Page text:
Celebrating more than a century of farming on Cortes Island
It’s been an excellent growing season, yet there’s one crop disappointing Cortes Island farmer Mike Manson.
“The apples,” he says. “There’s not a lot this year. It’s like that all over the island.”
The blue berries and veggies are doing just fine at Sunny Brae Farm, yet the apple trees – some more than 100 years old – blossomed too early when the bees weren’t buzzing and the natural result is, well, a lot less fruit.
That’s a farmer’s life and it’s happily embraced by Mike and his wife Donna who carry on an old Manson family tradition.
“Food is important and quality food has value,” says Manson.
Last Sunday, Sunny Brae Farm was honoured for its long-standing commitment to producing quality food when the Manson family was presented with the Century Farm Award.
“From the time they arrived in B.C., the Manson family has been contributing to the economic growth of our agriculture sector,” says Minister of Agriculture Pat Pimm.
John Manson arrived at Cortes Island from the Shetland Islands in 1887 and joined his older brother Mike.
They set up a small trading post at the site known today as Manson’s Landing.
Not long after, 20-year-old John walked the island looking for a homestead site.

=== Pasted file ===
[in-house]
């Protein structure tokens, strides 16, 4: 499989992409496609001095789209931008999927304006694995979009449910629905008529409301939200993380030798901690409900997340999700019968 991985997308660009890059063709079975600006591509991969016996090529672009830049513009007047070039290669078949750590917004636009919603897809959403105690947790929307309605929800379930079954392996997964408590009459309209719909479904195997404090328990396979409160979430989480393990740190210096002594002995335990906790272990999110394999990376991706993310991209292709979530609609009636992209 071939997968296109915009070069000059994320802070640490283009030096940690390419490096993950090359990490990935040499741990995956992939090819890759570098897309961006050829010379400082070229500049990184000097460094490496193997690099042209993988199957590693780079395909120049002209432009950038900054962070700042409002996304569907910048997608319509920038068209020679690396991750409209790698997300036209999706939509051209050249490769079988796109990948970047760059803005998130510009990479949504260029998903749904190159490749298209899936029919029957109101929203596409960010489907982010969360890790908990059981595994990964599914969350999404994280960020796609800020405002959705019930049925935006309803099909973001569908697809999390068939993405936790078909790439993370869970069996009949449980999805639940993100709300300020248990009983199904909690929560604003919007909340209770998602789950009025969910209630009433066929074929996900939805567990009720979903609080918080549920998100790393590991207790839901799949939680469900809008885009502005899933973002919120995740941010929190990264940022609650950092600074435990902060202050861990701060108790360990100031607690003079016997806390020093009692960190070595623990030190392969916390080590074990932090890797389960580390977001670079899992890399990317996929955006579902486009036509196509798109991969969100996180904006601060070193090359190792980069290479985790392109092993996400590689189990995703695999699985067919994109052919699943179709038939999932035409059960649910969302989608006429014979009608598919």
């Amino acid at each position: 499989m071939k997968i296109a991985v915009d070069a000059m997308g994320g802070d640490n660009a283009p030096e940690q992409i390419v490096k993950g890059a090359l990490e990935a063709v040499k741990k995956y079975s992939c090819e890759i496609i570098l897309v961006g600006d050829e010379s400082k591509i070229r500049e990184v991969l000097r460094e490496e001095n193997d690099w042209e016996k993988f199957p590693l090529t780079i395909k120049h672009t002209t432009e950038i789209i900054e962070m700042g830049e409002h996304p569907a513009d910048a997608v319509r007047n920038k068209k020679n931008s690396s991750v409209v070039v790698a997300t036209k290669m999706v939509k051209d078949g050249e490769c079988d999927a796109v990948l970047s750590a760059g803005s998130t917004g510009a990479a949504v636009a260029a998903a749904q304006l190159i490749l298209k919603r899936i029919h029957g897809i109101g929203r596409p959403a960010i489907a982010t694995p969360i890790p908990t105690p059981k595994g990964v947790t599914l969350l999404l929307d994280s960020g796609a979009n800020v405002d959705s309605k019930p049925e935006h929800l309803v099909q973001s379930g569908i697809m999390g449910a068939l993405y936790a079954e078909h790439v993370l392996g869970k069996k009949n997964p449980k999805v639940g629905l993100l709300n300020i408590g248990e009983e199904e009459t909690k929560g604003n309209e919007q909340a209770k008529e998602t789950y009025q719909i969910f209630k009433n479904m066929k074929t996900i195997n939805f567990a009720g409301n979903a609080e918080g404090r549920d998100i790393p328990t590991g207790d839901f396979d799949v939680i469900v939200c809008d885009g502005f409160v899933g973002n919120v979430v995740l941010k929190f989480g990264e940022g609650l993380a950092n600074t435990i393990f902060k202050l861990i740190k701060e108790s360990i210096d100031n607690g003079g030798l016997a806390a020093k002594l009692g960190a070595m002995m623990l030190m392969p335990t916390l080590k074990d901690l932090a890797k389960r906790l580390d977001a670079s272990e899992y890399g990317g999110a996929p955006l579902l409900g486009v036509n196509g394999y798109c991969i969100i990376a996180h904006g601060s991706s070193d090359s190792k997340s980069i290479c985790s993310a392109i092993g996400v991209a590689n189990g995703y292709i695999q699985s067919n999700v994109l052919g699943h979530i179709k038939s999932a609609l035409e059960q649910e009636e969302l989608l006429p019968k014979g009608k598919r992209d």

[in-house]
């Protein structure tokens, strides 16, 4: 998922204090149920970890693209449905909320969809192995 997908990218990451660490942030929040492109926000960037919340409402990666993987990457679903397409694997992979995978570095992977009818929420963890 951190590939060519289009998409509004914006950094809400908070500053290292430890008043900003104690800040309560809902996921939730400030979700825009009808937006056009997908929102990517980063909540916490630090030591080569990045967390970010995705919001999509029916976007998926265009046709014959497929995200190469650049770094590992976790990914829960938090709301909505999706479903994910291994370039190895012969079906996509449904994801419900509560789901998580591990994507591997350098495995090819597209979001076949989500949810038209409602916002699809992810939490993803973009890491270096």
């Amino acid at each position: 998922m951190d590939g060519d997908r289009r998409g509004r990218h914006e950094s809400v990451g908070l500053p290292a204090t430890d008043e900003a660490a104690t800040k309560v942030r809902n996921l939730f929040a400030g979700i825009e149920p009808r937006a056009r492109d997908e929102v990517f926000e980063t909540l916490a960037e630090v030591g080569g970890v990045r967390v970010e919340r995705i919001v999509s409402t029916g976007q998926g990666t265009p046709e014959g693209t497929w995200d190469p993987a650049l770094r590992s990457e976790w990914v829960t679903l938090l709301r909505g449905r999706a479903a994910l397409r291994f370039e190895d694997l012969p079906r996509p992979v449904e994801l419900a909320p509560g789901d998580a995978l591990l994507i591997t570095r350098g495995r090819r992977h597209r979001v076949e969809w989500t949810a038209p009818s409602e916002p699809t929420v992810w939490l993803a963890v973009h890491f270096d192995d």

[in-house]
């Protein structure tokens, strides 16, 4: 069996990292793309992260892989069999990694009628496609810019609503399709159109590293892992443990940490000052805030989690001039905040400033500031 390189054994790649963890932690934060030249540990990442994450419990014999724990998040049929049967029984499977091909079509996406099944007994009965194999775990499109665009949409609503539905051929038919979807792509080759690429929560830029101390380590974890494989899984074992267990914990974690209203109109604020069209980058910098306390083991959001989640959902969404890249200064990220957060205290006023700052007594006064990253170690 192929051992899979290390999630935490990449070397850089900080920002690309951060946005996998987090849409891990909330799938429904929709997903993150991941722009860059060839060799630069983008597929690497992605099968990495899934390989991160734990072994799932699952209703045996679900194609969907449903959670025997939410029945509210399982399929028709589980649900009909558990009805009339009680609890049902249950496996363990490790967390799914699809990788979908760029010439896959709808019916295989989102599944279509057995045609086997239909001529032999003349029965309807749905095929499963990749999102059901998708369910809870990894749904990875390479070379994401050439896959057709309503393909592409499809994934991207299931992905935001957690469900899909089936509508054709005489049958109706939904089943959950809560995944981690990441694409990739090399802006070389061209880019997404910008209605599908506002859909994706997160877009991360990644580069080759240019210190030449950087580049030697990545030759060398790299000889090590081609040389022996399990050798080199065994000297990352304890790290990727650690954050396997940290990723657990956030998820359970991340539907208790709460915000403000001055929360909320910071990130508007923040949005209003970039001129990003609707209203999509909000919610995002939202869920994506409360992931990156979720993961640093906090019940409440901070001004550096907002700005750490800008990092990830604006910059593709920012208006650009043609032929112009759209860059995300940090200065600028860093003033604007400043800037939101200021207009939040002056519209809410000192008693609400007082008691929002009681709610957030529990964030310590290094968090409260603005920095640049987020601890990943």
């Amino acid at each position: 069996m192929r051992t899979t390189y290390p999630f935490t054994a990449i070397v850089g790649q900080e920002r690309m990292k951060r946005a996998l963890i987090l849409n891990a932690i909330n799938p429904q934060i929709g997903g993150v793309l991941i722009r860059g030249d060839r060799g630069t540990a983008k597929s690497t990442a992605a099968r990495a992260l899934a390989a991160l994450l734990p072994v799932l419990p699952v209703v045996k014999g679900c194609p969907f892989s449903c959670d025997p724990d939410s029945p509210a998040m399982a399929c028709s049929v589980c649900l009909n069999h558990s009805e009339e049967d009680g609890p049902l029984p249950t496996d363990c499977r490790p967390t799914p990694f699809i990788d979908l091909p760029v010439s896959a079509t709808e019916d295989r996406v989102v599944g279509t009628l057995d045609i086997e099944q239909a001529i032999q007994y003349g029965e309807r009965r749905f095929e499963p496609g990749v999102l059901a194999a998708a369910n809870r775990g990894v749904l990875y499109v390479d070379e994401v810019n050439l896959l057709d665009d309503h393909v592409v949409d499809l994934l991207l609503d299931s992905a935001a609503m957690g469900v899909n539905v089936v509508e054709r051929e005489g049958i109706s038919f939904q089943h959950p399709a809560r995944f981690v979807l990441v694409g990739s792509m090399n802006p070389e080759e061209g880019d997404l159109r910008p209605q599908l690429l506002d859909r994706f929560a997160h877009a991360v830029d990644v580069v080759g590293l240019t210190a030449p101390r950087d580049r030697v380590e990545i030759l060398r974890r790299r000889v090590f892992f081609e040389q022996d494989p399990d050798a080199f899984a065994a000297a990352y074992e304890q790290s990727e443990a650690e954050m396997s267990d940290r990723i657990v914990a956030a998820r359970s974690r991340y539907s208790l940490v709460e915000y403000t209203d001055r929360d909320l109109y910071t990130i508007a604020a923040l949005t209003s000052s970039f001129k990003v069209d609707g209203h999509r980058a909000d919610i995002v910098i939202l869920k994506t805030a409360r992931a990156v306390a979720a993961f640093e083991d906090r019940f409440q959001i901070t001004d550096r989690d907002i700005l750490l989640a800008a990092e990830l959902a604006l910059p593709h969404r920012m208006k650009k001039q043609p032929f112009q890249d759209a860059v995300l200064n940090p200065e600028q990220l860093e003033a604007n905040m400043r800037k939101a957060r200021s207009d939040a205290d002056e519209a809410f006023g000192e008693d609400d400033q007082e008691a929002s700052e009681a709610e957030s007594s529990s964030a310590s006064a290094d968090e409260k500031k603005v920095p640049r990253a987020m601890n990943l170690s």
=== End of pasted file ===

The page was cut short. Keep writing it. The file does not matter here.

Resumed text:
In 1888, he found 46.5 hectares (115 acres) of suitable land that he later purchased. The farm raised sheep, pork and poultry and produced potatoes, vegetables, apples, eggs, cream and butter.
Produce was sold to local families and logging camps as far away as Vancouver.
The first orchard was planted in 1908. Today, many of these trees still survive and are in full production.
In 1982, Nicol Manson, son of John Manson, planted 240 apple trees. In 1984, high bush blueberries were added as a crop.
Today, Mike is the third generation Manson to act as the farm’s steward. The farm has been in production for 106 of the past 125 years and Mike says it was his father’s vision for the farm to keep moving forward.
That’s why Sunny Brae became fully organic in 1992. The farm is primarily known for its blueberry production. It also sells eggs and recently received a flock of purebred Dorper sheep that will be bred for meat lambs.
The Century Farm Award was presented Sunday during the Museum of Cortes Island’s celebration of the 125th anniversary of the arrival of the Manson brothers on Cortes. Manson’s Landing is named after the family.
“We were pretty excited to receive the award – there’s a lot of pride in this family farm and part of the pleasure is sharing it with others. It’s a beautiful place by the water,” says Manson, who joked about the farm’s longevity. “By attrition you get recognized! It’s not as if we were getting recognized for growing the biggest blueberry.”